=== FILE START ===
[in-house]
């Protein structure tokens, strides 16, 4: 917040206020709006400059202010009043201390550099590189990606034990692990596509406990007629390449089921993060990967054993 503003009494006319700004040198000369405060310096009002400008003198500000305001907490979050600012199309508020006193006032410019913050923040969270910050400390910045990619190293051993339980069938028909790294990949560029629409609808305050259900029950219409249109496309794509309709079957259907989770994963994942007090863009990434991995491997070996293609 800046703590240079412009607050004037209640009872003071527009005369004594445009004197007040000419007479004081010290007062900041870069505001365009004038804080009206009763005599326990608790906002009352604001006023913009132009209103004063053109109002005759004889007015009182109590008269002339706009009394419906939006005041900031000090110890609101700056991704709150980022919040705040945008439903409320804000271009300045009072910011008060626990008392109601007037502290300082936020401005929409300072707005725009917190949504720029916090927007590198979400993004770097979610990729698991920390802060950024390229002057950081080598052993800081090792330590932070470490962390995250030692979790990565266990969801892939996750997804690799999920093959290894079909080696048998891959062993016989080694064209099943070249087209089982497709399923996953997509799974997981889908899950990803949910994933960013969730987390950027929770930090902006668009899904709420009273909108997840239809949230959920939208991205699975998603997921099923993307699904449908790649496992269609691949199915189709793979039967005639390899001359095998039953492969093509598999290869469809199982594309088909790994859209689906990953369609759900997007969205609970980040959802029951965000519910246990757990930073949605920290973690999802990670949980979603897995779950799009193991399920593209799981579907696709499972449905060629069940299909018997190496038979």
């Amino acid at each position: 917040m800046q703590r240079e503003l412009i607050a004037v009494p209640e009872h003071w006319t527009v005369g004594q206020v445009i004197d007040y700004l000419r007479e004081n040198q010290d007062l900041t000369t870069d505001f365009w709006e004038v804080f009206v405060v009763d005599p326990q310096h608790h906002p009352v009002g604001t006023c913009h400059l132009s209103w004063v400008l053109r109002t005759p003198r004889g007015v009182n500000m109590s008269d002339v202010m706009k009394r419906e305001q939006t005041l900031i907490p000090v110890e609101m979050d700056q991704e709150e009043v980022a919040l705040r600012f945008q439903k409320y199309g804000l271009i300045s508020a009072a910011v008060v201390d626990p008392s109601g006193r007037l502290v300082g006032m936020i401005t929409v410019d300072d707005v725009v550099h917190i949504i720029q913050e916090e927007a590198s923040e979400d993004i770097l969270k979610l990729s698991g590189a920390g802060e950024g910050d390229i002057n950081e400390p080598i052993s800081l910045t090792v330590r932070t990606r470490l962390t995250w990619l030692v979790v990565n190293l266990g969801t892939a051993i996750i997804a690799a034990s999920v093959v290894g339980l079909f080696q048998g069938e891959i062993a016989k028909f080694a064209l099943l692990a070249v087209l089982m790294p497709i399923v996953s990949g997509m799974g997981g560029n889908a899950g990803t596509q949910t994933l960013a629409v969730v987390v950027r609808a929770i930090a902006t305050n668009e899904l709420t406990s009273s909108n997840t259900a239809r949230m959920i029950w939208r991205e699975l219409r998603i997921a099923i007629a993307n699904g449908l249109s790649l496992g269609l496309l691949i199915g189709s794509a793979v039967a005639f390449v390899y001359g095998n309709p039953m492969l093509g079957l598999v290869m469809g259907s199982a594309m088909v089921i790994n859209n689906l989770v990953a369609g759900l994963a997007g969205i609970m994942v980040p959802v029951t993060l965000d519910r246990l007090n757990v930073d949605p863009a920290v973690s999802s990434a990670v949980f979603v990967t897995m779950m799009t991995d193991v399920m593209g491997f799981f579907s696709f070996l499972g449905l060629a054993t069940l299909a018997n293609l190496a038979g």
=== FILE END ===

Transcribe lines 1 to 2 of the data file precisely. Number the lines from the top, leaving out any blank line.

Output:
[in-house]
């Protein structure tokens, strides 16, 4: 917040206020709006400059202010009043201390550099590189990606034990692990596509406990007629390449089921993060990967054993 503003009494006319700004040198000369405060310096009002400008003198500000305001907490979050600012199309508020006193006032410019913050923040969270910050400390910045990619190293051993339980069938028909790294990949560029629409609808305050259900029950219409249109496309794509309709079957259907989770994963994942007090863009990434991995491997070996293609 800046703590240079412009607050004037209640009872003071527009005369004594445009004197007040000419007479004081010290007062900041870069505001365009004038804080009206009763005599326990608790906002009352604001006023913009132009209103004063053109109002005759004889007015009182109590008269002339706009009394419906939006005041900031000090110890609101700056991704709150980022919040705040945008439903409320804000271009300045009072910011008060626990008392109601007037502290300082936020401005929409300072707005725009917190949504720029916090927007590198979400993004770097979610990729698991920390802060950024390229002057950081080598052993800081090792330590932070470490962390995250030692979790990565266990969801892939996750997804690799999920093959290894079909080696048998891959062993016989080694064209099943070249087209089982497709399923996953997509799974997981889908899950990803949910994933960013969730987390950027929770930090902006668009899904709420009273909108997840239809949230959920939208991205699975998603997921099923993307699904449908790649496992269609691949199915189709793979039967005639390899001359095998039953492969093509598999290869469809199982594309088909790994859209689906990953369609759900997007969205609970980040959802029951965000519910246990757990930073949605920290973690999802990670949980979603897995779950799009193991399920593209799981579907696709499972449905060629069940299909018997190496038979």